HALIFAX – Teachers’ unions influence educational policy too much, a Maritimes think tank claims.

The Atlantic Institute ror Market Studies issued a paper called Getting the Fox Out of the Schoolhouse that claims teachers’ unions have “opposed many attempts to increase transparency and accountability in Canada’s school system.” It says unions oppose standardized testing and performance-based pay for teachers.

Michael Zwaagstra, a high school teacher in Manitoba; Rodney Clifton, an education professor at the University of Manitoba; and John Long, a professor of educational administration at the University of Manitoba, wrote the report.

Sourcewatch.org, a U.S. media database, compares AIMS to the western-based Fraser Institute, both conservative and favouring free markets.

Among the report’s recommendations are that teacher compensation be tied to performance and that strikes and lockouts no longer be allowed.

Charles Cirtwill, the institute’s acting president, says the simple, focused mandate of unions is to represent the interests of their members, which may or may not match that of the public. Cirtwill said the report is meant to show a way to balance the unions’ power with that of the public interest.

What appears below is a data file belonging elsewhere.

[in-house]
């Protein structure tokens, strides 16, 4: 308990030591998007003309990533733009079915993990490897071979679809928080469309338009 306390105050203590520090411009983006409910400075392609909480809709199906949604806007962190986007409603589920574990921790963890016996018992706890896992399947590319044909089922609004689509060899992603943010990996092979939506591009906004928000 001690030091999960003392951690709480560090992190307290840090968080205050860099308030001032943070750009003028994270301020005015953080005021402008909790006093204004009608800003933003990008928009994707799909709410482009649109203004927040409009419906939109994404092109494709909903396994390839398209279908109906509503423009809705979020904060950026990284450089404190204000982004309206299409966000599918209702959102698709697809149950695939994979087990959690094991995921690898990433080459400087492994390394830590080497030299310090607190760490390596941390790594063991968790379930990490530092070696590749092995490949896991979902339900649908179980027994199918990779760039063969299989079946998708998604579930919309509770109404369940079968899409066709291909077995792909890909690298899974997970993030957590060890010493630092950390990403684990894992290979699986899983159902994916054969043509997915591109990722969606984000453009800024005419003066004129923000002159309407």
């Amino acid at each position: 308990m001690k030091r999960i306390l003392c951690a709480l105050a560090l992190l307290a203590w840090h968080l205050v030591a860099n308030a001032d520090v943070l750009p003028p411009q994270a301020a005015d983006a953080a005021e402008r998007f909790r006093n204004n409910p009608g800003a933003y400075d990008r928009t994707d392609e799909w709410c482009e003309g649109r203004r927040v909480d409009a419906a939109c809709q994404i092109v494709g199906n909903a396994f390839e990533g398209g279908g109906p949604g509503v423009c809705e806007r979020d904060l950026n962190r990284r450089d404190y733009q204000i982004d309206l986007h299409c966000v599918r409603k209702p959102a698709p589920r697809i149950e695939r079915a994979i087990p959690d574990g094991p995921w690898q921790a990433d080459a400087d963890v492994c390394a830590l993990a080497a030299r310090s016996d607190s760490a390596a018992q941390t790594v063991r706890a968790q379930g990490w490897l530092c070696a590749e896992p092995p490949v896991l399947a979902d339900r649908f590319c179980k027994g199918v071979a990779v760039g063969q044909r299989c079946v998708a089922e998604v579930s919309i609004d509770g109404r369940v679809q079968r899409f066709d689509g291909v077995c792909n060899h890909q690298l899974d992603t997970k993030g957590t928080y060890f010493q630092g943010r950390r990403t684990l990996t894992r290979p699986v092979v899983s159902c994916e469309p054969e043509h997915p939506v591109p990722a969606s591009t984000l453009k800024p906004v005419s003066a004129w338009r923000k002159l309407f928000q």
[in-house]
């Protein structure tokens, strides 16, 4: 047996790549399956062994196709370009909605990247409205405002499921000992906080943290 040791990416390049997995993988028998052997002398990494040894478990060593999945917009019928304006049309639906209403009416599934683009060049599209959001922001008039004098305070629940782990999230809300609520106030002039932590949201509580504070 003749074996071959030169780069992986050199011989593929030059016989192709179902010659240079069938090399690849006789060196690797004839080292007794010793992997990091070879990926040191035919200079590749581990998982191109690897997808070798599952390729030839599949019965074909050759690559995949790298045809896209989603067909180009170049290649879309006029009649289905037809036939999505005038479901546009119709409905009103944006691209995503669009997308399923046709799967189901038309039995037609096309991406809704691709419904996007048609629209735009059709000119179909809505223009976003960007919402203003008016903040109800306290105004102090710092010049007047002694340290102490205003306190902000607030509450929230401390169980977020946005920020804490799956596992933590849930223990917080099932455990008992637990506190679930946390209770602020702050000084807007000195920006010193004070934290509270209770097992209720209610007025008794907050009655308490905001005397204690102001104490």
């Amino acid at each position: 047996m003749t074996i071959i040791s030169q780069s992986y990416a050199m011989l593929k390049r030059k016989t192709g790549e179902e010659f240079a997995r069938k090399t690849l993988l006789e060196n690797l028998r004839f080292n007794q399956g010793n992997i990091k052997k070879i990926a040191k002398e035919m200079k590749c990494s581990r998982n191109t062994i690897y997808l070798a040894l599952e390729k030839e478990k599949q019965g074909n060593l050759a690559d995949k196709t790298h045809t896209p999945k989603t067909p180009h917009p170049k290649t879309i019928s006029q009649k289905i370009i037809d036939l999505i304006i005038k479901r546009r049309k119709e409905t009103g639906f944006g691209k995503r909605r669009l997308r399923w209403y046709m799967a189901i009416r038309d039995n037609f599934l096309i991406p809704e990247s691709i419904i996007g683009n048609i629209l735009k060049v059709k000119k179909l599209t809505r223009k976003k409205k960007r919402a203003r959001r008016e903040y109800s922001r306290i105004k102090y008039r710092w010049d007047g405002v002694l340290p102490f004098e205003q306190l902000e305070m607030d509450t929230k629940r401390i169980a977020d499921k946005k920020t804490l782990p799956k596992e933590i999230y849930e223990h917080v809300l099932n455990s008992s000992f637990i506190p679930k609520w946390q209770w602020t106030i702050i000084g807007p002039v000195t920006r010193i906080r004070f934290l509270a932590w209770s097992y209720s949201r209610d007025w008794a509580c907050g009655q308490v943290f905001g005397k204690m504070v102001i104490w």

Jane Gaskell, the dean of the Ontario Institute for Studies in Education at the University of Toronto, said that the American states with the highest educational achievement levels also have the strongest unions.

She rejected the idea of linking teacher’s pay with performance and said it would create dissension within the teaching community.

Frank Bruseker, president of the Alberta Teachers’ Association, said proposed standardized tests simplistic and said they only offer a one-day snapshot of how a child is performing in school. Bruseker also “flat-out” disagreed with the report’s recommendations about strikes and lockouts. He said if unions want to preserve the teachers’ right to strike, then they have to grant school boards the matching right to lock teachers out.